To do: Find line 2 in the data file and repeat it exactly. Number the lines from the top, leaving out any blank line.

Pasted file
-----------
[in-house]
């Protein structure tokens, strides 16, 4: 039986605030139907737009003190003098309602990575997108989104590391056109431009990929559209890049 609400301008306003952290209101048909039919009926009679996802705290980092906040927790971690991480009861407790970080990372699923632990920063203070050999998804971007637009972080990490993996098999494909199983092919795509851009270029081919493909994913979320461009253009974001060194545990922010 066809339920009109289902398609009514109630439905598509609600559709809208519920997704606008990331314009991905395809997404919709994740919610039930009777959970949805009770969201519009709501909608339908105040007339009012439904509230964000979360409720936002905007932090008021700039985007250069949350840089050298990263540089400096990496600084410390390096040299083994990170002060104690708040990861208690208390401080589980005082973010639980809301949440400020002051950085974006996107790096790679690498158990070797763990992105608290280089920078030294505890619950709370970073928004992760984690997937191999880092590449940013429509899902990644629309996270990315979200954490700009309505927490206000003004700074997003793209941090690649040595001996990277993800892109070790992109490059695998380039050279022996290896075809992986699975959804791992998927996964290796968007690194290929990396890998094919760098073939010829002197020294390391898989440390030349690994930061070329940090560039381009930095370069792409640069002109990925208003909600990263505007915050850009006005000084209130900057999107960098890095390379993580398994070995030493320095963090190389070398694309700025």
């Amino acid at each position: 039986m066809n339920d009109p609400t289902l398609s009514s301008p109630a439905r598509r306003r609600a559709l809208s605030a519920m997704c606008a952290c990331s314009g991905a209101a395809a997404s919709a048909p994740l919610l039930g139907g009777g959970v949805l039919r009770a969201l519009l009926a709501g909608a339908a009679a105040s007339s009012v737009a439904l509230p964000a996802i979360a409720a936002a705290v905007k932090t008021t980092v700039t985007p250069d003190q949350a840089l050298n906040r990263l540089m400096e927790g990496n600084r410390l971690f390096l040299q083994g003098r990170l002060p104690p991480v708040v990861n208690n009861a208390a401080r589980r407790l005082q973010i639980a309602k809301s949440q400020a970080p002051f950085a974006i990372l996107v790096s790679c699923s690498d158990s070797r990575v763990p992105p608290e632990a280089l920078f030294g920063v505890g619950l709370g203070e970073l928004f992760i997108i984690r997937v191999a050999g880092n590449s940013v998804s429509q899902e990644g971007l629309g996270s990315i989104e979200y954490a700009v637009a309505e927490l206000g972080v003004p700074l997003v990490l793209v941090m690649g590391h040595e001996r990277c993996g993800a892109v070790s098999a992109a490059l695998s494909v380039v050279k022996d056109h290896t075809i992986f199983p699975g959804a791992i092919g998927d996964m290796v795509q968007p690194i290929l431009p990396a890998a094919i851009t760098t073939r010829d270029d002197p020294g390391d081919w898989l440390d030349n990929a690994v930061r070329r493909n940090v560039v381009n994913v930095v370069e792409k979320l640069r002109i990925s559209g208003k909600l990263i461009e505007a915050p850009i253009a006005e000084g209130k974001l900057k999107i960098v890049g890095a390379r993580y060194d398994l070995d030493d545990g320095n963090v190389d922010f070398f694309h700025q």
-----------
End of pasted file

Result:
């Protein structure tokens, strides 16, 4: 039986605030139907737009003190003098309602990575997108989104590391056109431009990929559209890049 609400301008306003952290209101048909039919009926009679996802705290980092906040927790971690991480009861407790970080990372699923632990920063203070050999998804971007637009972080990490993996098999494909199983092919795509851009270029081919493909994913979320461009253009974001060194545990922010 066809339920009109289902398609009514109630439905598509609600559709809208519920997704606008990331314009991905395809997404919709994740919610039930009777959970949805009770969201519009709501909608339908105040007339009012439904509230964000979360409720936002905007932090008021700039985007250069949350840089050298990263540089400096990496600084410390390096040299083994990170002060104690708040990861208690208390401080589980005082973010639980809301949440400020002051950085974006996107790096790679690498158990070797763990992105608290280089920078030294505890619950709370970073928004992760984690997937191999880092590449940013429509899902990644629309996270990315979200954490700009309505927490206000003004700074997003793209941090690649040595001996990277993800892109070790992109490059695998380039050279022996290896075809992986699975959804791992998927996964290796968007690194290929990396890998094919760098073939010829002197020294390391898989440390030349690994930061070329940090560039381009930095370069792409640069002109990925208003909600990263505007915050850009006005000084209130900057999107960098890095390379993580398994070995030493320095963090190389070398694309700025």